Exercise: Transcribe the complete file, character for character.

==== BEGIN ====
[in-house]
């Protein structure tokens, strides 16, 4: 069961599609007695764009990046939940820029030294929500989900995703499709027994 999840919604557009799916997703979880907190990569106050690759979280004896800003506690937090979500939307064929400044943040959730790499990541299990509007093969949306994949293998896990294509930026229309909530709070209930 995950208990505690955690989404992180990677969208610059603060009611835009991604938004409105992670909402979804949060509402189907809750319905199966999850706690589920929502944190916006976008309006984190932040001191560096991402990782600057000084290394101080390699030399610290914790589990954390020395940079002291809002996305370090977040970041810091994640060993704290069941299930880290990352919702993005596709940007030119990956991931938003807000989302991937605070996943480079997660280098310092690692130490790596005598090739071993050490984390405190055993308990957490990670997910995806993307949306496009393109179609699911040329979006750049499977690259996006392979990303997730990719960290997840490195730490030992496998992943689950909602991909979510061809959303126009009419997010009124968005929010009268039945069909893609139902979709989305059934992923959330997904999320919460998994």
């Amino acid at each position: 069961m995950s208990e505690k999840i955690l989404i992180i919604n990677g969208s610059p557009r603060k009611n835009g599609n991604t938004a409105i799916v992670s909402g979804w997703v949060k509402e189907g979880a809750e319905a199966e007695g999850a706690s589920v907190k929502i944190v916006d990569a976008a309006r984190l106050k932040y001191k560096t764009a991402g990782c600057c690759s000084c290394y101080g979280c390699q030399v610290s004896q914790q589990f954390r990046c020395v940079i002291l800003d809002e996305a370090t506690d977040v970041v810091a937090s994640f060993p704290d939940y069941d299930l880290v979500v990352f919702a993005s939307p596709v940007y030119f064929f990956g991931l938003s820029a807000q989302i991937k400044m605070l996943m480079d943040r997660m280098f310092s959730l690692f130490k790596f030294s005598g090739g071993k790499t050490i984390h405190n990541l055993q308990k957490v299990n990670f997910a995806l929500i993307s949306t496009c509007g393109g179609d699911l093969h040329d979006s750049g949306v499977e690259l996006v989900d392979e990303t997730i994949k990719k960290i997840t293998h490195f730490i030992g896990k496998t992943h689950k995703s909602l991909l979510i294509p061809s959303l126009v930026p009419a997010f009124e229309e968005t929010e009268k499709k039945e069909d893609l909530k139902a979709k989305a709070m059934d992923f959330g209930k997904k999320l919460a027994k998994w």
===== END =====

[in-house]
């Protein structure tokens, strides 16, 4: 069961599609007695764009990046939940820029030294929500989900995703499709027994 999840919604557009799916997703979880907190990569106050690759979280004896800003506690937090979500939307064929400044943040959730790499990541299990509007093969949306994949293998896990294509930026229309909530709070209930 995950208990505690955690989404992180990677969208610059603060009611835009991604938004409105992670909402979804949060509402189907809750319905199966999850706690589920929502944190916006976008309006984190932040001191560096991402990782600057000084290394101080390699030399610290914790589990954390020395940079002291809002996305370090977040970041810091994640060993704290069941299930880290990352919702993005596709940007030119990956991931938003807000989302991937605070996943480079997660280098310092690692130490790596005598090739071993050490984390405190055993308990957490990670997910995806993307949306496009393109179609699911040329979006750049499977690259996006392979990303997730990719960290997840490195730490030992496998992943689950909602991909979510061809959303126009009419997010009124968005929010009268039945069909893609139902979709989305059934992923959330997904999320919460998994």
């Amino acid at each position: 069961m995950s208990e505690k999840i955690l989404i992180i919604n990677g969208s610059p557009r603060k009611n835009g599609n991604t938004a409105i799916v992670s909402g979804w997703v949060k509402e189907g979880a809750e319905a199966e007695g999850a706690s589920v907190k929502i944190v916006d990569a976008a309006r984190l106050k932040y001191k560096t764009a991402g990782c600057c690759s000084c290394y101080g979280c390699q030399v610290s004896q914790q589990f954390r990046c020395v940079i002291l800003d809002e996305a370090t506690d977040v970041v810091a937090s994640f060993p704290d939940y069941d299930l880290v979500v990352f919702a993005s939307p596709v940007y030119f064929f990956g991931l938003s820029a807000q989302i991937k400044m605070l996943m480079d943040r997660m280098f310092s959730l690692f130490k790596f030294s005598g090739g071993k790499t050490i984390h405190n990541l055993q308990k957490v299990n990670f997910a995806l929500i993307s949306t496009c509007g393109g179609d699911l093969h040329d979006s750049g949306v499977e690259l996006v989900d392979e990303t997730i994949k990719k960290i997840t293998h490195f730490i030992g896990k496998t992943h689950k995703s909602l991909l979510i294509p061809s959303l126009v930026p009419a997010f009124e229309e968005t929010e009268k499709k039945e069909d893609l909530k139902a979709k989305a709070m059934d992923f959330g209930k997904k999320l919460a027994k998994w």